Branford Marsalis, the eldest sibling of the current “First Family of Jazz” (the others being trumpeter Wynton, trombonist Delfeayo and percussionist Jason), brought his Quartet to the recently renovated Baldwin Auditorium at Duke University; his father is the renowned pianist Ellis Marsalis. However this was not his touring band – bassist Eric Revis and drummer Justin Faulkner were replaced by Russell Hall and Rudy Royston respectively. Joey Calderazzo is his longtime pianist; both Marsalis and Calderazzo are now Durham residents.

Branford has had an eclectic career that has embraced Classical music (working with the North Carolina Symphony) as well as Broadway plays and music, plus stints with Sting and the Grateful Dead; he was for a time Musical Director for the Tonight Show featuring Jay Leno. Being from New Orleans, much of his playing reflects his upbringing in the living traditions and roots of jazz. He did not hesitate to incorporate these elements in his ninety-minute show on Friday. Although he claimed not to have a set list, the quartet performed as a tightly knit group in their choice of tunes. He took the approach of opening with a distinctly “free jazz” piece at a breakneck tempo. In fact, to paraphrase a recent State of the Union column by the national commentator George Will, the whole tenor of the concert could be described as a “…carefully choreographed cacophony of spontaneity and synthetic earnestness…” culminating in sixty minutes of actual music. Too harsh? Possibly. But it allowed the group to “demonstrate” their prowess of technique followed by its application to more melodic tunes and ballads that were executed with sonorous depth and feeling.

Thus the program developed with five more pieces mainly featuring the interaction between sax, piano and drums with the bass providing the link between the rhythm and harmony. There was less totally “free jazz” in that; while the solos were interestingly constructed and usually built to a climax, there was always a strong rhythmic component or pulse that enabled the tune to swing to a greater or lesser extent. In this regard, drummer Royston tended to overplay both in volume and complexity of execution at times, so much so that it had the effect of appearing to compete with the soloist rather than complement him. This not only distracted the listener but on occasion severely detracted from the appreciation of the piece. The overbearing display of technique and volume resulted in a lack of subtlety that could have added color to the music. An exception was the one “standard” played, George Gershwin’s “Our Love Is Here to Stay” where the drummer used brushes (gasp!) – at least to begin with; this tune featured the one bass solo of the evening that turned out to be pleasingly melodic. It would have been nice to hear more from Hall. A particular ballad called “A Thousand Arms” midway through the evening was a haunting tune where Branford elegantly demonstrated his master of the ballad and extracted exquisitely dynamic tones from the tenor saxophone without resorting to histrionics.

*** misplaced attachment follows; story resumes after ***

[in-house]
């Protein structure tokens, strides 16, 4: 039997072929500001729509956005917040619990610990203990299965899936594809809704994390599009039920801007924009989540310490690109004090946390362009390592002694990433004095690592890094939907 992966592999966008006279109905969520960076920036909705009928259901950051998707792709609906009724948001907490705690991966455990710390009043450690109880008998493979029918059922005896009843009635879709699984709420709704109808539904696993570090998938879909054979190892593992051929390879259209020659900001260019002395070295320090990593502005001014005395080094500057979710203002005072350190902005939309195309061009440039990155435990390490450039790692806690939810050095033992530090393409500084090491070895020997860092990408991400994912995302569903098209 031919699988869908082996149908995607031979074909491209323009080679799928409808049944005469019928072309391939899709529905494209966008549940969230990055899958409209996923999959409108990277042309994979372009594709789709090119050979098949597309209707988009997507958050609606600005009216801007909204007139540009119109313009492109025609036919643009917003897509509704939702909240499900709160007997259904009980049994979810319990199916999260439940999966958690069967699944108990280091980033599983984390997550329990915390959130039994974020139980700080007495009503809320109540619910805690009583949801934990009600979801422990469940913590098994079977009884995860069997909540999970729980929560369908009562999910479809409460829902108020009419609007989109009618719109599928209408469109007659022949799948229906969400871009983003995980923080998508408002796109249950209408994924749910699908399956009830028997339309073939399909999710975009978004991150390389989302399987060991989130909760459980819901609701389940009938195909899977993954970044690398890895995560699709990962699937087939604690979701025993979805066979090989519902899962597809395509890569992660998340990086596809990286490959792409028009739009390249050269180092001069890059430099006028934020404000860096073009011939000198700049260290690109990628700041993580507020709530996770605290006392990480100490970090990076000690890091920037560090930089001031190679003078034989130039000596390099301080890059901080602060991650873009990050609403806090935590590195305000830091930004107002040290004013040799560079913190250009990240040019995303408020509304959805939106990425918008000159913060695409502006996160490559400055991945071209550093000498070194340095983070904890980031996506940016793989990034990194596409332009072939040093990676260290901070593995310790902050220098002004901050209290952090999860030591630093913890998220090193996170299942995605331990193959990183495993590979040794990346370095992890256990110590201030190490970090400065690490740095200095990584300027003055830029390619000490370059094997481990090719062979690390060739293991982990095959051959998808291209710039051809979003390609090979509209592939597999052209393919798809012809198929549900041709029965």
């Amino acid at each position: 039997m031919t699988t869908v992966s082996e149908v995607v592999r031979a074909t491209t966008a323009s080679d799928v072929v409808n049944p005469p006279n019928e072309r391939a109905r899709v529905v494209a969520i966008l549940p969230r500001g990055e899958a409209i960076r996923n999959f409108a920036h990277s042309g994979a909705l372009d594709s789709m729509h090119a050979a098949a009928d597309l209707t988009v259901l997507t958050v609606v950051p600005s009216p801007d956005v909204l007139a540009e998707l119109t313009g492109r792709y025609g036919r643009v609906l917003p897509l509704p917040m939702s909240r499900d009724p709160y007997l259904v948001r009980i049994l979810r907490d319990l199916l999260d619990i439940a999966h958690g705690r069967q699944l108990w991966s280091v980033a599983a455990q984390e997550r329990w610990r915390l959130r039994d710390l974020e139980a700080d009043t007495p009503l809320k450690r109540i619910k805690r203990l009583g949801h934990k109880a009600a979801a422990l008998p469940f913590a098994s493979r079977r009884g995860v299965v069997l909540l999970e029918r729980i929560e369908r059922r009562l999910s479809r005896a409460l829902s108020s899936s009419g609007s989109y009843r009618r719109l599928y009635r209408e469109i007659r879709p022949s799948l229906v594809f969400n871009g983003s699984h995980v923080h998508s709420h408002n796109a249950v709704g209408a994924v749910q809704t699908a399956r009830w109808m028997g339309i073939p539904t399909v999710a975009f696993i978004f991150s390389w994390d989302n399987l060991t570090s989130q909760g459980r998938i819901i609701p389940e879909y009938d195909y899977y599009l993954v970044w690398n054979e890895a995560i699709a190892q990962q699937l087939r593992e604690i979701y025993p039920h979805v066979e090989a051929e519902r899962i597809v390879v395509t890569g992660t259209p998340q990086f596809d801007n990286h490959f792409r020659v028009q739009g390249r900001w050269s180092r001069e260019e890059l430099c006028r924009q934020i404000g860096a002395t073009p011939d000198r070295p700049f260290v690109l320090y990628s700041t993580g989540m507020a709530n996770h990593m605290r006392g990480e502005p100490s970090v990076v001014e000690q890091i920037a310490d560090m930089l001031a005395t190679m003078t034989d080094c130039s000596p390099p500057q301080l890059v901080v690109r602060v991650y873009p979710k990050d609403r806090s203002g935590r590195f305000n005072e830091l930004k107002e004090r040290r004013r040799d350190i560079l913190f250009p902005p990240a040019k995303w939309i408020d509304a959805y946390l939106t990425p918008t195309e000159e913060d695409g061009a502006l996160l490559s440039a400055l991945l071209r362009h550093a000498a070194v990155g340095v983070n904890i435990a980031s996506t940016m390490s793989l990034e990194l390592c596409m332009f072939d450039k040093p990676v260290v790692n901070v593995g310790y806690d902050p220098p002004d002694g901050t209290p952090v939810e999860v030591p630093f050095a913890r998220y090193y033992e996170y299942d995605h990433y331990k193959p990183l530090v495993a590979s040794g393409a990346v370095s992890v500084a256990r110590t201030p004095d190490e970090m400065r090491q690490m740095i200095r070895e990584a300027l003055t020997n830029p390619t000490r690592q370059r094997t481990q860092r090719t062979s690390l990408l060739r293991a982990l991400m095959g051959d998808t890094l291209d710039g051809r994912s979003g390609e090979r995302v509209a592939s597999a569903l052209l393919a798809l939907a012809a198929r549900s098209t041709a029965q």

This review would not be complete without highlighting the invaluable contribution of Joey Calderazzo. He exhibited an extraordinary proficiency on the piano. He claims that he is the “polar opposite” of Branford; this may be true but somehow when they are playing “free” they clearly know where each is going, or in jazz-speak they do in fact know “where the one is.” This was evident on Friday evening on a very up-tempo (unnamed) bebop piece towards the end of their set with Branford playing tenor sax rather than his signature soprano instrument. After an incredible solo from Calderazzo (he sounded like Keith Jarrett on steroids at times!), Branford picked up flawlessly where Joey left off and basically they became dueling jazzmen (both winners though!)

A pleasant encore surprise was a guest appearance of tenor saxophonist Chad Eby (who teaches at UNC Greensboro) when the group launched into the New Orleans classic “St. James Infirmary Blues” This really showed off Marsalis’ traditional New Orleans “Second Line” roots that basically infected the entire band as well as the audience – so much so that a second encore ensued featuring a soprano saxophone-piano duet between Branford and Joey in a moving ballad entitled “Hope” by Calderazzo. It was a fitting ending to the concert where one was left with the overall impression that Branford Marsalis is indeed a Renaissance sax man!